During weekend mornings, many folks in Metro Manila (at least those who wake up before lunch time) like to troop to the weekend markets around the city. The more popular are Salcedo and Legaspi markets in the CBD of Makati, Mercato Centrale in Bonifacio Global City, and Sidcor Market in Centris along EDSA corner Quezon Ave. in Quezon City (which is where I usually go to after early morning runs, since it’s a few minutes away from the house).
The one Saturday morning we spent in Bangkok, my cousin took me and my sister to the weekend market of her neighborhood to buy our breakfast. Bangkok is certainly well-versed when it comes to shopping and weekend markets. You only have to find yourself in the middle of the sprawling Chatuchak Market, three hours into your shopping and having covered only a row or two of shops to know that Bangkok is serious about shopping. And attracting shoppers. Suan Luang weekend market though, located in a quiet residential area, is not massive nor touristy (shoppers are mostly residents), but the finds are fantastic for anyone in the mood for local Thai food.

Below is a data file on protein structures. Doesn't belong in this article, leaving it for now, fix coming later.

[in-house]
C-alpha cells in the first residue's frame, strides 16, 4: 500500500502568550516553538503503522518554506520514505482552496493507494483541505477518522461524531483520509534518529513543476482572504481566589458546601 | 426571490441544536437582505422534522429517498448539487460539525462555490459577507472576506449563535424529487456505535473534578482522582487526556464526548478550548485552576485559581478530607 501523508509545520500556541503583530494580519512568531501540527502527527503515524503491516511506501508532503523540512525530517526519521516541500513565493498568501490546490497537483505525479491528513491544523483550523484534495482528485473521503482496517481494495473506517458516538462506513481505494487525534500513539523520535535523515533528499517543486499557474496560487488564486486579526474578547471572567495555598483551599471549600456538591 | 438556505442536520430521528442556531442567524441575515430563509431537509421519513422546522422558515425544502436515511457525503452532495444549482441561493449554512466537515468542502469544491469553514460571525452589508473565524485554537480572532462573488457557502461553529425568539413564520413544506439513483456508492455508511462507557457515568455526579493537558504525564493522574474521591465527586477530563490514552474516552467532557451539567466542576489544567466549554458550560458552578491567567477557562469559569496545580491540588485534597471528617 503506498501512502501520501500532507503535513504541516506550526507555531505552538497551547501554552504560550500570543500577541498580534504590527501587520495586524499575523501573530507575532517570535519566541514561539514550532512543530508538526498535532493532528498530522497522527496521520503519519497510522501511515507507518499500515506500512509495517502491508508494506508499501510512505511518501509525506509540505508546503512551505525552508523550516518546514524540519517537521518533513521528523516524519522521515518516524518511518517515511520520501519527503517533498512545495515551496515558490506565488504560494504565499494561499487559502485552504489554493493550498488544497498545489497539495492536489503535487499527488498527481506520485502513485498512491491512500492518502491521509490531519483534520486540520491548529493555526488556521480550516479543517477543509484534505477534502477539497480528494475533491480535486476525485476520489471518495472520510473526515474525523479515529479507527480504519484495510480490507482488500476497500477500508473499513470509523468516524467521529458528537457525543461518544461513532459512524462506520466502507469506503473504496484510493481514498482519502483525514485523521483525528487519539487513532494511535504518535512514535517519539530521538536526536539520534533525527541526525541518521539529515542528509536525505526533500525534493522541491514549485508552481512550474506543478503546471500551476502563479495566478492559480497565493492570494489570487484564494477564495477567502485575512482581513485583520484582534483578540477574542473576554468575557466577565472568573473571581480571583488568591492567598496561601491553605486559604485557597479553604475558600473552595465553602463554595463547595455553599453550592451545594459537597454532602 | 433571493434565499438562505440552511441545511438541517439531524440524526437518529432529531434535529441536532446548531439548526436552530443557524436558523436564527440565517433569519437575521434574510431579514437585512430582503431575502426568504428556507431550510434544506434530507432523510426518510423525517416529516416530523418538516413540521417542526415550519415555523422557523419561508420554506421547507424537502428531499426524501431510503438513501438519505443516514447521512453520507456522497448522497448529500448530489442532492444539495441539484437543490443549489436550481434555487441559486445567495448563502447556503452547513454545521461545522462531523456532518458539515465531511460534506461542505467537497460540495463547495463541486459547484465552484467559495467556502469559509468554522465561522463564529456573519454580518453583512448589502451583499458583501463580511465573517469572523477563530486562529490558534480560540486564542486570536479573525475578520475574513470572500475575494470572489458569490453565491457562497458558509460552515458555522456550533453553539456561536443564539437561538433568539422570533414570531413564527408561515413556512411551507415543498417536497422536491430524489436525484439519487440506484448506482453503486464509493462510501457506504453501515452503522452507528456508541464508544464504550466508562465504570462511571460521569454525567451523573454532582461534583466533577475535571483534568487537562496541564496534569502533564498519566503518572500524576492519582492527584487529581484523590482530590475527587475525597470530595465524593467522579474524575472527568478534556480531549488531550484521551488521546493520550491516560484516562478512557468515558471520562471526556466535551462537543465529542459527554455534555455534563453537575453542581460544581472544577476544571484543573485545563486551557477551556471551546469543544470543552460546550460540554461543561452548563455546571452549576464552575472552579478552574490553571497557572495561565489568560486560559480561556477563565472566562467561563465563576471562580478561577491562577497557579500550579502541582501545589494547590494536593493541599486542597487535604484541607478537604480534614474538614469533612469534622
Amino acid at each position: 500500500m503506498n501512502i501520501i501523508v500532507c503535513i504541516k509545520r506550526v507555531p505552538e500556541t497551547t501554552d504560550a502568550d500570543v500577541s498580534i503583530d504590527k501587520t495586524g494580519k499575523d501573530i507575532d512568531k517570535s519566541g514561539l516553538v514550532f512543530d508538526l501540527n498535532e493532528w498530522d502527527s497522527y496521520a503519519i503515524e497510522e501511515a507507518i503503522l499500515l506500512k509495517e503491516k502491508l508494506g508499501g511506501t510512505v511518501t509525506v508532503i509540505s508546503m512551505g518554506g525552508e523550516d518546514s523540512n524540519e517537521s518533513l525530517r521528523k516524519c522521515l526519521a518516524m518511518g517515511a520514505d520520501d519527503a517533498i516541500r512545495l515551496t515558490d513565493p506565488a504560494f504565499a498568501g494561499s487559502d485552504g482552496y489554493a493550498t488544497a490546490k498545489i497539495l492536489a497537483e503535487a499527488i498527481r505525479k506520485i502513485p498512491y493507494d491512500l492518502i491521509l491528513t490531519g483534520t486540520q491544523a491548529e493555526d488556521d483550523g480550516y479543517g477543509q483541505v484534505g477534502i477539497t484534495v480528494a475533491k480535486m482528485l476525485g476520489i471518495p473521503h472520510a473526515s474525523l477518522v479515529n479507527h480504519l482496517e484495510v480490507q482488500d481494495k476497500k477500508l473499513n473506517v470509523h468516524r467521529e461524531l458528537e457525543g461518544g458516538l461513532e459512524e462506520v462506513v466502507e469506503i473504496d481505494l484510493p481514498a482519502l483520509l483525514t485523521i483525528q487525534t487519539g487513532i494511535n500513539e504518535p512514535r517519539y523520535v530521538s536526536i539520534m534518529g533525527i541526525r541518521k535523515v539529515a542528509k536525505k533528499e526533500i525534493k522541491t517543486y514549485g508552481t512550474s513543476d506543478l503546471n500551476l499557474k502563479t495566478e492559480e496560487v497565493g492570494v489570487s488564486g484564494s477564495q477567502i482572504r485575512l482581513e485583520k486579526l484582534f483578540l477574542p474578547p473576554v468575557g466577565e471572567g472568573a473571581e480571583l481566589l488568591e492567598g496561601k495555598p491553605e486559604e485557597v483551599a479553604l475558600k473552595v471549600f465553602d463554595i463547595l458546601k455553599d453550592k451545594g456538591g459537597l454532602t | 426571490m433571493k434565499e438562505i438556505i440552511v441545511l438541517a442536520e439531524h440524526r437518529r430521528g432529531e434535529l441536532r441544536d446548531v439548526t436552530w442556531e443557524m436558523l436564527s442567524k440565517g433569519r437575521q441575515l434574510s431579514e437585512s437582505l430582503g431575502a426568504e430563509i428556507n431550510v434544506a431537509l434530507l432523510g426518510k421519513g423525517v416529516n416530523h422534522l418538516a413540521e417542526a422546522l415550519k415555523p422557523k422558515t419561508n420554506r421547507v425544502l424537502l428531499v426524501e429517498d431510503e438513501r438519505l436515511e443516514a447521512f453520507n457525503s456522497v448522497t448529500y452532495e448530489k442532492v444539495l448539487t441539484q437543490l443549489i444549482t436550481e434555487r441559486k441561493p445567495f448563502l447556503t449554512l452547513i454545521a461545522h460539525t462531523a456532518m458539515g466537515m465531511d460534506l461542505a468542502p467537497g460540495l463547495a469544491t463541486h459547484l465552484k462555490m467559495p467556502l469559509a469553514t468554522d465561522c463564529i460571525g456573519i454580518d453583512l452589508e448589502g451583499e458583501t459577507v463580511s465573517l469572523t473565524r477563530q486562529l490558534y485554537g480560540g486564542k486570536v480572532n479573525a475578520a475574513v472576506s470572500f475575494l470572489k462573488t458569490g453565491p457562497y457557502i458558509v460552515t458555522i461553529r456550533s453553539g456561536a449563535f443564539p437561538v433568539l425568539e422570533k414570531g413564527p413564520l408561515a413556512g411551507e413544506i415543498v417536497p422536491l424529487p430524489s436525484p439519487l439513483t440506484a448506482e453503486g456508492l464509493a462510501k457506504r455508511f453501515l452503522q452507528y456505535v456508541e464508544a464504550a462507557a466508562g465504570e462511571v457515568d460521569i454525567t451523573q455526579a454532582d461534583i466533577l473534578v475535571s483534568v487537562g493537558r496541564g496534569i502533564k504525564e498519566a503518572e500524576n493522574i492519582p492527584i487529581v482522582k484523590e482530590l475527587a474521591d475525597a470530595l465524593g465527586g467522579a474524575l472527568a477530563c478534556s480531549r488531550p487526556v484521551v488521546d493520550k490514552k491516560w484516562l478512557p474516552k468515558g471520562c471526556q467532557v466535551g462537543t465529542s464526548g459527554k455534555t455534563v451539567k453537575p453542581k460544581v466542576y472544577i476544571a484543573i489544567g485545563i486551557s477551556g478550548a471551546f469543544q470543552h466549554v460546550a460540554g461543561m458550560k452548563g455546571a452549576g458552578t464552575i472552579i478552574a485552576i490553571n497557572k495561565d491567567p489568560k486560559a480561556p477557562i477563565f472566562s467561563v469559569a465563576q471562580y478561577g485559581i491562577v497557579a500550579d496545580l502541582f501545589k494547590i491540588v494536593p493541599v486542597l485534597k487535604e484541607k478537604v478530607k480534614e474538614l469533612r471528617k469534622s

When we got there, apparently the area near the Suan Luang park, where the weekend market usually sets up, was undergoing some sort of construction or renovation, so the stalls were spread out on the sidewalks and the parking spaces. Good thing my cousin still found her favorite stalls: the one that sells grilled bananas (love this!), another that sells satay or grilled chicken, one that sells steamed brown and white sticky rice (which had quite a queue), and the milk tea stall of a husband and wife who spent the rest of the week working in a law firm.
Aside from ready-to-eat food, there are many stalls that sell fruits. The biggest atis (sugar apple), the sweetest-tasting mangosteen and lanzones, lychees, and other familiar Asian fruits.
When we got home, we realized we bought more than we could eat: two different grilled chicken dishes, a vegetable dumpling, sticky rice, fish curry, grilled bananas, and for dessert, a feast of lanzones, mangosteen, lychees, and more sticky rice but with mangoes and coconut milk. It was all good–all those fresh fruits and the filling taste of grilled food and rice. It reminded me of why I have never been one to skip breakfast or just stick to a cup of coffee (can’t drink it anyway). The heavy breakfast certainly helped us make our way to Chatuchak for some seriously exhausting time spent shopping.
Suan Luang market (near Suan Luang park), Saturday and Sunday, 6 to 10 am